Conflicting telehealth signals – is the VA or E Riding of Yorkshire CCG on the money?

Can there be two greater contrasts than the recent decisions by the Dept of Veteran Affairs in the US (VA) to award a five year $28.8m telehealth contract to AMC Health and that of the E Riding of Yorkshire CCG to “axe” its telehealth service?

The sheer size of the VA deal makes every recent deal in Europe seem very small in comparison. AMC’s CEO said: “AMC Health’s outcomes-based approach to telehealth and ability to actively engage patients to proactively self-manage their chronic conditions perfectly aligns with the VA’s telehealth goals. Both organizations focus on prevention and creating an environment in which people are motivated, engaged and feel responsible for their health”.  He might be a touch partial, although it all makes perfect sense, and suggests the VA has no doubts as to the efficacy of the technology.

Editor Donna notes: Our readers should also find it interesting that the services provided by AMC Health are near-turnkey for the VA except for the none-too-easy data integration. They span telehealth, case management and analytics,  PERS, interactive voice response (IVR), video consults and health coaching for VA outpatients. They are also providing an improved patient portal that meets FDA standards, integrates data with and adds functionality to VA’s VistA EHR (EHR Intelligence). I find it interesting that the release shies away from calling it telehealth, instead terming it ‘biometric remote patient monitoring’. (Hmmm…) Not disclosed is the care population size (VA cared for 8.8 million patients in FY 2012) or geographic footprint over the five year deal.

It is also not the first ‘big bet’ of the VA on telehealth. In 2011 (12 April) we covered VA granting six national contracts for telehealth totaling $1.38 billion over five years to: Cardiocom (now sold to Medtronic), Authentidate, American TeleCare (ATI), Bosch Healthcare, ViTelCare and Viterion (sold by Bayer in May). At the time, FierceMobileHealthcare estimated that individual contracts ranged from $150 million to $372 million over the five-year period.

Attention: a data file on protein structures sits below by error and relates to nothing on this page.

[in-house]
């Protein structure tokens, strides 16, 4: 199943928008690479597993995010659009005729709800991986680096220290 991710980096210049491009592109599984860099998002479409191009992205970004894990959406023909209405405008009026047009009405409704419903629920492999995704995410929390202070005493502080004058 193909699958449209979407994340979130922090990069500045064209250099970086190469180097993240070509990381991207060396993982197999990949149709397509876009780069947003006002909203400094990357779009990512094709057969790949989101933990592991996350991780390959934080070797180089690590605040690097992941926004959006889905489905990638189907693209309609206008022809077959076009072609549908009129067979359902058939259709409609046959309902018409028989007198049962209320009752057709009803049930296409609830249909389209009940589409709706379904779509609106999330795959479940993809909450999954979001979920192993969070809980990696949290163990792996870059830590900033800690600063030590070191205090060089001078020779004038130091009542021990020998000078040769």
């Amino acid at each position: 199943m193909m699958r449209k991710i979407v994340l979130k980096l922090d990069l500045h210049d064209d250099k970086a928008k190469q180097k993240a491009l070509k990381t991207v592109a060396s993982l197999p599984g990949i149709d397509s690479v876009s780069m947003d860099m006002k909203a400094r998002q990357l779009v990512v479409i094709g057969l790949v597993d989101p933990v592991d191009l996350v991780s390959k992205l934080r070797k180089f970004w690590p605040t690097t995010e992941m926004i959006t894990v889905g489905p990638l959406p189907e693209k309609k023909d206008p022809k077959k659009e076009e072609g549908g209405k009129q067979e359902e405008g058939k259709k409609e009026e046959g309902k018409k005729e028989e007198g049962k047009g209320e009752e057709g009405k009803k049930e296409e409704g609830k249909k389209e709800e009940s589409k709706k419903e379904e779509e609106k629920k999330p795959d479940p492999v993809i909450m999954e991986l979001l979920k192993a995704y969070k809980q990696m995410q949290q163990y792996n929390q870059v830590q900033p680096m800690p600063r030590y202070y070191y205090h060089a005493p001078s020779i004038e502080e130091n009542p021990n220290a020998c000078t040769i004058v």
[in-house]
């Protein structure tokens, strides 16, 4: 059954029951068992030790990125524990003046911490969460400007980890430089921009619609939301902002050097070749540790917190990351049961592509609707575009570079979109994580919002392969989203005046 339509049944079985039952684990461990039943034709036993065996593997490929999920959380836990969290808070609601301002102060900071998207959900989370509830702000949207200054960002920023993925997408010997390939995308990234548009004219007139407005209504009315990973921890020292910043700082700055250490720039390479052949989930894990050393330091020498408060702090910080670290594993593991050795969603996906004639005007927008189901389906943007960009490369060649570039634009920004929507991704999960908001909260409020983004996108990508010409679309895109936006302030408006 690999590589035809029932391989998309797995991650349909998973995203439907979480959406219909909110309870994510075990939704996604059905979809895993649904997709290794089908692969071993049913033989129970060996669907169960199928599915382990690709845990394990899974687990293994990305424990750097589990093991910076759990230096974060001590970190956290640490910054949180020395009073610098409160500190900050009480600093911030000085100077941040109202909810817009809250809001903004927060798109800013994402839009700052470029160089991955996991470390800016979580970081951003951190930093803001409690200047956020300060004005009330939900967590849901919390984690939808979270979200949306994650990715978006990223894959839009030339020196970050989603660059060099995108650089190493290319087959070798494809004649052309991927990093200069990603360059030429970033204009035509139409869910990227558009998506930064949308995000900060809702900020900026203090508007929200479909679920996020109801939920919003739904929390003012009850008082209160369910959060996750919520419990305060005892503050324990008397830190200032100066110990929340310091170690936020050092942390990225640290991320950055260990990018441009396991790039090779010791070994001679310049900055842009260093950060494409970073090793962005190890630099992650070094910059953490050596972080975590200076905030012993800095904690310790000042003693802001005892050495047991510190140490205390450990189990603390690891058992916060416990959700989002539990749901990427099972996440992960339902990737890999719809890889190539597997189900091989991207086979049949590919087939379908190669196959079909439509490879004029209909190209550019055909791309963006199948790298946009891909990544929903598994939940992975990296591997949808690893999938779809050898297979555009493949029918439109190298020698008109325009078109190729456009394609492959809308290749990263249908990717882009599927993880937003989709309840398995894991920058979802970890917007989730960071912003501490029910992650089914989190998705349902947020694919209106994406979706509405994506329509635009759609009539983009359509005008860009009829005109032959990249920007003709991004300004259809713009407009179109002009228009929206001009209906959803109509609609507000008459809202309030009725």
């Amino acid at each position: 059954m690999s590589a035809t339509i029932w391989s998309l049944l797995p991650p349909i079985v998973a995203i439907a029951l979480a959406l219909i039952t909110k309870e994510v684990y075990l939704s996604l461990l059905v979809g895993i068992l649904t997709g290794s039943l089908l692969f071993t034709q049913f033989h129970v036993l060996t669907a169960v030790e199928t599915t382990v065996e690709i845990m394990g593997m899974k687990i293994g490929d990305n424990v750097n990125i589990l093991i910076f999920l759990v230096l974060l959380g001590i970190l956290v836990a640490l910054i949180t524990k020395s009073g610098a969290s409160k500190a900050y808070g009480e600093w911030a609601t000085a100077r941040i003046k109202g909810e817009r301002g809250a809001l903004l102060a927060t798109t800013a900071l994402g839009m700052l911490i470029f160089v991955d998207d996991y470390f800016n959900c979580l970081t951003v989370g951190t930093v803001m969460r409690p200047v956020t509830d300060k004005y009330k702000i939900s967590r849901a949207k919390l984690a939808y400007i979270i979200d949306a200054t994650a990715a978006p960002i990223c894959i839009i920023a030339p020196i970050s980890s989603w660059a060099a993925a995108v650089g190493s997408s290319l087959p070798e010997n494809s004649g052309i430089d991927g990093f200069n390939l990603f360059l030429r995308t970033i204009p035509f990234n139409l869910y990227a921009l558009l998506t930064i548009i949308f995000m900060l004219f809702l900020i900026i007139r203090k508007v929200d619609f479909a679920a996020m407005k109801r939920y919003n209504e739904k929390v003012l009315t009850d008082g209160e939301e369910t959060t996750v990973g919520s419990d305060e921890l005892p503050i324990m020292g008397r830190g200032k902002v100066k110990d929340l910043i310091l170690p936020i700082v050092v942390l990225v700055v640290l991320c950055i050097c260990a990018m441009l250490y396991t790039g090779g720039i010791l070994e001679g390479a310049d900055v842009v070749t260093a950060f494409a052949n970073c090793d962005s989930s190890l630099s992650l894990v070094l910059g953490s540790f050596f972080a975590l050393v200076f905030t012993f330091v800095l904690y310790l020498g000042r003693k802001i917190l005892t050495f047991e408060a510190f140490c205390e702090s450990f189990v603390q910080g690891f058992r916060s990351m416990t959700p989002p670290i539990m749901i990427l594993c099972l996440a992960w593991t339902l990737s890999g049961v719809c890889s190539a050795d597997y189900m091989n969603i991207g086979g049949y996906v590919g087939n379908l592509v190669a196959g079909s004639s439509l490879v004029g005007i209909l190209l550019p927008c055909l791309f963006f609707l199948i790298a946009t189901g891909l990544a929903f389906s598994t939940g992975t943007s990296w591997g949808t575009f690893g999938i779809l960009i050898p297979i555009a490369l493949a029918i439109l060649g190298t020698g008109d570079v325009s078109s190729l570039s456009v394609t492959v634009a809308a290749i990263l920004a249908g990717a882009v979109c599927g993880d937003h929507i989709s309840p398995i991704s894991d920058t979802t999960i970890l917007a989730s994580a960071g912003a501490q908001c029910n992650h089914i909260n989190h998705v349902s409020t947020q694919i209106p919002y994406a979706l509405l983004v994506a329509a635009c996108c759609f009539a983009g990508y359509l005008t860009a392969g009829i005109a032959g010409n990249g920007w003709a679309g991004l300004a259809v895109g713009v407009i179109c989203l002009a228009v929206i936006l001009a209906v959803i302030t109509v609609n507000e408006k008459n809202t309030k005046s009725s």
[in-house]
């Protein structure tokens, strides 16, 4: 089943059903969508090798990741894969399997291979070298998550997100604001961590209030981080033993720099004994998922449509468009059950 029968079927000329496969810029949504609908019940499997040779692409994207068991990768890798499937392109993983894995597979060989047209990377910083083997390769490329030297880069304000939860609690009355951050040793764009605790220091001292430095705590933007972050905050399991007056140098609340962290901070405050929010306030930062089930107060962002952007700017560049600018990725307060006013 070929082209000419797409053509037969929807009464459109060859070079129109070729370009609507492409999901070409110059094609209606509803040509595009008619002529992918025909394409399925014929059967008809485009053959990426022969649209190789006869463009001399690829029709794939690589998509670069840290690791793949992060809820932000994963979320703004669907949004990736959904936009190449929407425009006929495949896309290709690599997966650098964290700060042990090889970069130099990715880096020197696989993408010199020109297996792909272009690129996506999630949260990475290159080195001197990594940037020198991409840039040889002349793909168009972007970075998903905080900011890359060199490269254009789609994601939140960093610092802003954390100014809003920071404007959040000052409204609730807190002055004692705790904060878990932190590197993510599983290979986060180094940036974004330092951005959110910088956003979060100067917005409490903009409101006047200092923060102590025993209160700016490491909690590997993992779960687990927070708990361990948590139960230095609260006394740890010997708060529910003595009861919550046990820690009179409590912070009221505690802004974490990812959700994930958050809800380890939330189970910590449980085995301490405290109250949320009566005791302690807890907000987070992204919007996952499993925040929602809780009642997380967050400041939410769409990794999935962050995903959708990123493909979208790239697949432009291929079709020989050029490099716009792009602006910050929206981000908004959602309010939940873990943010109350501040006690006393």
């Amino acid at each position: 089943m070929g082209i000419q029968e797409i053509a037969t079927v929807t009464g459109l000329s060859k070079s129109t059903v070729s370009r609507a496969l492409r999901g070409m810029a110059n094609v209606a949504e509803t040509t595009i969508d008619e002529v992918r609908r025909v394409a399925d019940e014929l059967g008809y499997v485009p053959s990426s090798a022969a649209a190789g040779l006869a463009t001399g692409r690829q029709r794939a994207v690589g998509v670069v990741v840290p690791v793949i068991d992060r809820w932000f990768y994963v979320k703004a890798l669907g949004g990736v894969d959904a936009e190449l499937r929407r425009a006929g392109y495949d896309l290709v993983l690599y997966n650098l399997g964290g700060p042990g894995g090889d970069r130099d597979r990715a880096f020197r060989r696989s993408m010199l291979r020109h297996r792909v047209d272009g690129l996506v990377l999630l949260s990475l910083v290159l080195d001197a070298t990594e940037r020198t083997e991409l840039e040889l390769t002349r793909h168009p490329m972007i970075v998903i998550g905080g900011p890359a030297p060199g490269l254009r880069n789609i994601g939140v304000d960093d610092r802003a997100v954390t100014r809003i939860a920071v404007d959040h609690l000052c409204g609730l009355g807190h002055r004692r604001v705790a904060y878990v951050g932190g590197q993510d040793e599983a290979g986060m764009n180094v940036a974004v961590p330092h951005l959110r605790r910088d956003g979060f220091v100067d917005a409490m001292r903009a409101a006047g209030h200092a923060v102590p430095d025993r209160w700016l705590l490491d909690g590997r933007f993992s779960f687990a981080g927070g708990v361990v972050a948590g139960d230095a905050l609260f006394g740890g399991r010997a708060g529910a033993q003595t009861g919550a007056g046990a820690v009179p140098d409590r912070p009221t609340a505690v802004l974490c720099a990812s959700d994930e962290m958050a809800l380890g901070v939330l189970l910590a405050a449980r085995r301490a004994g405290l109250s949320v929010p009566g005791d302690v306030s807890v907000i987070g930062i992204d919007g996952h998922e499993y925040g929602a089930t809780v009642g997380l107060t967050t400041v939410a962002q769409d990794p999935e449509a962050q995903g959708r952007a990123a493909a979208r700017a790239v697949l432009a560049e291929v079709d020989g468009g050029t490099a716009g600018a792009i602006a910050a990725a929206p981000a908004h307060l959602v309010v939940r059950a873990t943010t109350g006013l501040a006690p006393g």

Meanwhile back in the E Riding, EHI reports that the CCG has given GPs six-month’s notice to get other services in place; an evaluation of the programme did not demonstrate cost-effectiveness. They then quote from the letter: “The existing body of evidence on the cost effectiveness of telehealth is limited to a narrow range of conditions, and indicates that any cost benefit is conditional on the effective targeting of selected patient groups” which seems to be saying something different.

Perhaps those wholly-unrepresentative-of-telehealth cost effectiveness comparisons for the Whole System Demonstrator (WSD) are at it again so it’s nice to read Telemonitoring and self-management in the control of hypertension (TASMINH2): a cost-effectiveness analysis by Kaambwa et al of Flinders University in Australia that has just been pre-published online which demonstrates more attractive cosy/QALY figures from telemonitoring and self-management of hypertension.

Finally perhaps just worth mentioning that you can catch Adam Darkins of the VA at the Royal Society of Medicine’s Telemedicine conference on November 25 & 26 where he is giving one of the keynotes, alongside the likes of the DH’s Jon Rouse, Mary Baker, President of the European Brain Council and dementia expert Prof June Andrews.

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  1. Mike Clark


    The latest evaluation of the East Riding of Yorks telehealth service covering 2011/2012 by David Barrett of University of Hull is available at:

    This covers some of the primary/secondary care service costs and the patients groups involved.

  2. Duncan Chambers

    It is fallacious to compare the US VA with the UK NHS. The VA has centralised decision-making processes; serves a generally older and less healthy population; and most importantly has a high proportion of patients living in genuinely remote locations, who nobody disputes can benefit from telehealth.